Take a look at the photo above. I snapped that picture yesterday. It was a beautiful Saturday afternoon, temperate in the mid-60's, and moderately sunny. Uptown, while not packed, was fairly busy with pedestrian traffic. Inside the mall, however, things were quiet. Sure, there were a few people milling about the shops, but overall there was a morgue atmosphere about the place.

Let's face it: experientially speaking, Calhoun Square feels like just another suburban mall. The skylights don't really let in all that much natural light, and the entryways effectively close off outside-the-mall from inside-the-mall. The acoustics are poor: there's a constant dull background rumble of echoed conversations and industrial equipment.

Obviously there are a lot of factors contributing to the decline of Calhoun Square: the tanking condo market, the eventual de-trendification of all neighborhoods, the upscaling of Uptown itself. But I don't think it would be that hard to make this mall a nicer place to spend time: improve the acoustics by replacing highly echo-reflective tiles with some other material. Let in more natural light. Rebuild the main entrance to encourage pedestrian flow in and out of the space. These improvements are easy enough to implement and would vastly improve the look-and-feel of the space.

Wednesday, March 21, 2007

A Study in Light and Dark

I snapped this picture tonight on the campus of the University of Minnesota. The Coffman Student Union, in the daytime, is not a particularly notable building. Sure, it has nice lines and geometric forms, and the presence of students gives it a certain liveliness. And I'll grant you the glass facade is very cool. But at night, the contrast between the brightly lit square windows and the dark night sky is absolutely gorgeous. The building emanates a kind of bursting energy. Outside, it is cold and dark; inside the building, it was warm and bright. That brilliance spills out of the building, projecting its energy into the external dark space. Quite breathtaking! It's amazing how much light--the presence or absence thereof--affects one's experience of a place.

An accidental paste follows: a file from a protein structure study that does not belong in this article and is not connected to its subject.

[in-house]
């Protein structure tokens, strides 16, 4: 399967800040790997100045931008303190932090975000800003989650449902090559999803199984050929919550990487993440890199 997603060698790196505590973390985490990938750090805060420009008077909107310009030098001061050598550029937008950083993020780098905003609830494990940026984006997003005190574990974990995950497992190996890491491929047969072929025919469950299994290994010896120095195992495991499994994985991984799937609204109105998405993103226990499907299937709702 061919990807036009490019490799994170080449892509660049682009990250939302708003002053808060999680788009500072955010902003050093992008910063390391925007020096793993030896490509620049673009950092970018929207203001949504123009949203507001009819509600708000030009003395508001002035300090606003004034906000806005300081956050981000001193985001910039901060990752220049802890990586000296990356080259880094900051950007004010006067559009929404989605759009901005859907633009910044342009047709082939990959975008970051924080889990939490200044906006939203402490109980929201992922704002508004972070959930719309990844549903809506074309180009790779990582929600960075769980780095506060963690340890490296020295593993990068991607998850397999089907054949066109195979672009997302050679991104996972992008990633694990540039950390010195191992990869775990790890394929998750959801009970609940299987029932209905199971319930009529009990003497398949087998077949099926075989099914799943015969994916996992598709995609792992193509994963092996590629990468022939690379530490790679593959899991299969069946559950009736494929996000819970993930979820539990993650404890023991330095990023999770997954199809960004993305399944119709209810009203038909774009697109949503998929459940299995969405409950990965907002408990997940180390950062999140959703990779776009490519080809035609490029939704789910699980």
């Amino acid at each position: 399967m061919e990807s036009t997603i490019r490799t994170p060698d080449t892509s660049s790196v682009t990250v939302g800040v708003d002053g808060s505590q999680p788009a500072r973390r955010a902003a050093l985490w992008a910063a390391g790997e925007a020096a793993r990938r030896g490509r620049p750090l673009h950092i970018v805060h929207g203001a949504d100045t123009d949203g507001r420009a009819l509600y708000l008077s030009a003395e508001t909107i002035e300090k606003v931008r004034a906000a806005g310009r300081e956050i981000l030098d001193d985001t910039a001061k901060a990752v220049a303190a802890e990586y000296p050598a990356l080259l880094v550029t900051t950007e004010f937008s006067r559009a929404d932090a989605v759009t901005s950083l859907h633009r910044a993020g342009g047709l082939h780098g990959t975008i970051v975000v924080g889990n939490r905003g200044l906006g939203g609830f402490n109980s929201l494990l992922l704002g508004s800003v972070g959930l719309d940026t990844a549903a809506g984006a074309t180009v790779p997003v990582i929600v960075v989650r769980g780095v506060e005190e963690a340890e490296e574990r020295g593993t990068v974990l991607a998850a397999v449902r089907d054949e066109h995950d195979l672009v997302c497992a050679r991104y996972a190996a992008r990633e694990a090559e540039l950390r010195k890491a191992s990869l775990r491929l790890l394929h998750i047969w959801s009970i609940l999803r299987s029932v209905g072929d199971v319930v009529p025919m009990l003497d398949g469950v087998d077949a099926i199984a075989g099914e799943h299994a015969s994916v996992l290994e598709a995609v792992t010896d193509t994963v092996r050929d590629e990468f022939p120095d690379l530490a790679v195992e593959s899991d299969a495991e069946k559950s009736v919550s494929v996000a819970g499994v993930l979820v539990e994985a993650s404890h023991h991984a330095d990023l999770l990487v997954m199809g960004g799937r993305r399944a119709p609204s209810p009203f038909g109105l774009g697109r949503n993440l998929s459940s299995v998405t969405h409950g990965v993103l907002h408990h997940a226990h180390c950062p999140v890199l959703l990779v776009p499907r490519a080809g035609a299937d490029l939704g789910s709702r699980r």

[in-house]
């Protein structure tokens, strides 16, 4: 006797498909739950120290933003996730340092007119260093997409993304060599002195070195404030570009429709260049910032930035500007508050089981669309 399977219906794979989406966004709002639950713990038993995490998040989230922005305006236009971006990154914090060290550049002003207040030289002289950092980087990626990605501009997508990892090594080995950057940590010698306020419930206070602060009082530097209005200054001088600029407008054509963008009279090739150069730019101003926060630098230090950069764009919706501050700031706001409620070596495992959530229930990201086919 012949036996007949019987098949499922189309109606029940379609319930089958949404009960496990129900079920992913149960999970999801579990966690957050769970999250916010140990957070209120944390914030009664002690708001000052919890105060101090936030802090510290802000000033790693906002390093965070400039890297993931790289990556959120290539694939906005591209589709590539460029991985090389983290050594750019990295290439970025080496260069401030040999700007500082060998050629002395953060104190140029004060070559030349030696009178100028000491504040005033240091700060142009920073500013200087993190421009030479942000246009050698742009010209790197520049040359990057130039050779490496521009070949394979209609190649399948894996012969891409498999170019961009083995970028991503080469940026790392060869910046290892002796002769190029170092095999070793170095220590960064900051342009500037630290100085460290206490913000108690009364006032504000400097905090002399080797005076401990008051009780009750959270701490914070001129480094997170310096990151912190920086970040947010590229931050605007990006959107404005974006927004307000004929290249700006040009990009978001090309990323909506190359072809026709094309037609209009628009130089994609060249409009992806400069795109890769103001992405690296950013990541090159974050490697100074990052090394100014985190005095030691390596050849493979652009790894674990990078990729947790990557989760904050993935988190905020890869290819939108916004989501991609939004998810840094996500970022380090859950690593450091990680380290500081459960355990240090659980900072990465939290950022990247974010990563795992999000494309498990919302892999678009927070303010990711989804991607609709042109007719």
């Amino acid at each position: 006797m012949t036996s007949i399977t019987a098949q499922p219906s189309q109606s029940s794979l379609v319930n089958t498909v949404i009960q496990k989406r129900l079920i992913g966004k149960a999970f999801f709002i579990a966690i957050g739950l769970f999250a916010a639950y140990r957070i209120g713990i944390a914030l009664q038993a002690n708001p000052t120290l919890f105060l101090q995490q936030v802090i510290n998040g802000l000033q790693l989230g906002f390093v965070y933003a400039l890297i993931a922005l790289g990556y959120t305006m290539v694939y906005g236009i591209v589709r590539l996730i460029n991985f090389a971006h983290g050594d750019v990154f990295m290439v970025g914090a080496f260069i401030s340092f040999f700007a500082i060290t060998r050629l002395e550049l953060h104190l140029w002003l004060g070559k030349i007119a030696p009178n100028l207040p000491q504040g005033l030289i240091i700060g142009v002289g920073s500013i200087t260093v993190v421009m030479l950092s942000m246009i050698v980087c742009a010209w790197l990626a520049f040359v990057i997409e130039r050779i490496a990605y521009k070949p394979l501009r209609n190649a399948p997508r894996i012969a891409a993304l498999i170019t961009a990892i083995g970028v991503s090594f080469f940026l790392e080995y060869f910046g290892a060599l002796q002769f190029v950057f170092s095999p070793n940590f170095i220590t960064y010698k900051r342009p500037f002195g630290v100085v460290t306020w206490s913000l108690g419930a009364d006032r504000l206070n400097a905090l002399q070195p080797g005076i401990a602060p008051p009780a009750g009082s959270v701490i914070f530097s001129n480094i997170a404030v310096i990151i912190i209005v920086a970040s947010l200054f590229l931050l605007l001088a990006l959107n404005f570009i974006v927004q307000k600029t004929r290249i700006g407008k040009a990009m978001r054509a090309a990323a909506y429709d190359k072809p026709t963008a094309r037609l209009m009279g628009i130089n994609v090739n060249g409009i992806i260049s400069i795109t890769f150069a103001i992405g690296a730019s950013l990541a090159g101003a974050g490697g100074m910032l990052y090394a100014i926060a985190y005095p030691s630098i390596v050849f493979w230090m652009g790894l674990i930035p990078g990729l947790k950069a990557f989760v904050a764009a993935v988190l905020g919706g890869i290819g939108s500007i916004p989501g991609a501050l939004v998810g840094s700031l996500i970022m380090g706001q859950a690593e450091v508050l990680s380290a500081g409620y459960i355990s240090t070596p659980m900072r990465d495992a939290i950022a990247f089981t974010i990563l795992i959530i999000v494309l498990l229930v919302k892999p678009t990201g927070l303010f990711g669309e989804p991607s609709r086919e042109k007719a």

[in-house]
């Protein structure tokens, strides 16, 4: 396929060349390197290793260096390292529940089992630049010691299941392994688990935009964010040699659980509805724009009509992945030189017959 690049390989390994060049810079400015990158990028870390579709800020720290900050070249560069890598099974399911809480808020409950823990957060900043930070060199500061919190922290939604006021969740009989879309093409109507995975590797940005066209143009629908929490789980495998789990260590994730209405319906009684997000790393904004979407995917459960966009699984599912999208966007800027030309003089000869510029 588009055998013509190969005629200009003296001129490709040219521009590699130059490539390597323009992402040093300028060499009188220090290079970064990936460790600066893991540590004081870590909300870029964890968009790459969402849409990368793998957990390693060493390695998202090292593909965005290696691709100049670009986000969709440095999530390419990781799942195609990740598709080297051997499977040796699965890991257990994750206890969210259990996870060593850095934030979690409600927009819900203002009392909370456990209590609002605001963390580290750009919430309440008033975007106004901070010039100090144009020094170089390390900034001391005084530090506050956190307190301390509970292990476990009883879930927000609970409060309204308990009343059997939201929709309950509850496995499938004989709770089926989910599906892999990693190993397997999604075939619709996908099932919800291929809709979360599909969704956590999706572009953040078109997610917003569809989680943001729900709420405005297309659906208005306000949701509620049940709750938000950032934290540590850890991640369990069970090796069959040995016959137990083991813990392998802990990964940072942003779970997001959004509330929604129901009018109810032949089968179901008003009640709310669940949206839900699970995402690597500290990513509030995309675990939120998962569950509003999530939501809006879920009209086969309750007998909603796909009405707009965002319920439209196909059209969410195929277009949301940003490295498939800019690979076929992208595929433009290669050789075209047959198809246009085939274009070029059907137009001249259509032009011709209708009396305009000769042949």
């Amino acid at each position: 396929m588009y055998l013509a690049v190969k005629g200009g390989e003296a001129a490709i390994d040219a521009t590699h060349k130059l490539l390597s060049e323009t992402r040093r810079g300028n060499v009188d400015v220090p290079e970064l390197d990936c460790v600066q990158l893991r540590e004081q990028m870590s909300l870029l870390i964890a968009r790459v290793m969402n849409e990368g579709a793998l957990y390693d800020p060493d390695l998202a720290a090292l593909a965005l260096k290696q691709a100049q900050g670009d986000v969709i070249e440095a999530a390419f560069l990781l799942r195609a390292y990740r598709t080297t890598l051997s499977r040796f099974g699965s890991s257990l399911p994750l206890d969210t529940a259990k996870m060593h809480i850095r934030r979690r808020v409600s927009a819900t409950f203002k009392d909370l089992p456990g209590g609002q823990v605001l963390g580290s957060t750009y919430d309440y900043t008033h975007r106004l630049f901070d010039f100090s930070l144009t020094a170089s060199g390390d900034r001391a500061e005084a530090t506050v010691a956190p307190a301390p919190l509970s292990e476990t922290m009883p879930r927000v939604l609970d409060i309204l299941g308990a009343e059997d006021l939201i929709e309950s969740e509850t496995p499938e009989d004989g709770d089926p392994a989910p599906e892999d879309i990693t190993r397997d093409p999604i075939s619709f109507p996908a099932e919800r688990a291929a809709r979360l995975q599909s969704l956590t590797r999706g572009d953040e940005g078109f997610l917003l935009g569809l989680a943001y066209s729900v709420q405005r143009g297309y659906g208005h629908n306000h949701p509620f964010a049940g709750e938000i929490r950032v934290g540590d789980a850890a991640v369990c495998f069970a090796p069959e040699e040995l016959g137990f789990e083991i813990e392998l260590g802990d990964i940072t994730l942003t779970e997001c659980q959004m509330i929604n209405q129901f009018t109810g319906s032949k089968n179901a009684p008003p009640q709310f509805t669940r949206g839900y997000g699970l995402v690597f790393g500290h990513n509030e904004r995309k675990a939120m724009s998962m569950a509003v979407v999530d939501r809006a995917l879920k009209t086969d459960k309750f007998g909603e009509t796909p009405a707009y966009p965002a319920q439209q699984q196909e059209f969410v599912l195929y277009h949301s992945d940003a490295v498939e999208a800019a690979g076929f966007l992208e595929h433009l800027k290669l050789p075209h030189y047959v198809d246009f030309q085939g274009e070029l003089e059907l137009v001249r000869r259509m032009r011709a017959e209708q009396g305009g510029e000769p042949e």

Alley Oop!

I'm always excited to discover a new twist in the vocabulary of road networks. On my way out of Uptown tonight, I somewhat accidentally managed to drive down a very narrow alley. "Hmmm," I wondered, "this is a very weird road. There are no lane markings or addresses; in fact, all the buildings fronting this road appear to be the backs of buildings! Odd!"

Of course, silly me, I was driving down an urban alley. I have indeed read about (and seen pictures of) this type of road, but had rarely encountered in my visits to various cities. (To be fair, I do distinctly remember one such urban alley in Philadelphia--quite cool!). The basic idea is that rather than have driveways and garages take up valuable frontage space on main roads, you move residential vehicular access to a small alley that runs in between roads (and connects directly to the backs of garages and houses). It's really quite an impressive innovation: it permits urban dwellers more direct, private access to their homes, makes it easier to keep a car in the city, and preserves the quality of experience on the urban road itself.

It is this last point--the quality of experience of the urban street--that I want to emphasize. As I've said many times, the central problem (challenge?) facing urban development is what to do about the automobile. Cars are anathema to cities in many ways. They take up huge amounts of space, and require that roads be far wider than is necessary for other forms of transport. Cars also have to be parked somewhere, and that means extra lanes for parking, as well as driveways that add another ten or so feet to lot widths. The practical result is that homes--and the people who live in them--are pushed farther apart from each other. The quality of life of cities is predicated on proximity to one's neighbors! For better or worse, that is what makes cities feel like cities. The feeling of being closely packed in with a multitude of humanity is what makes Chinatown in New York different from Chinatown in Cleveland.

The urban alley makes it possible to build homes (and businesses) more densely, by relocating the car to a separate street. Driveways are now located behind houses, so there is extra room on the main street for buildings and people. Urban alleys show great promise as an urban planning tool to promote dense, urban neighborhoods.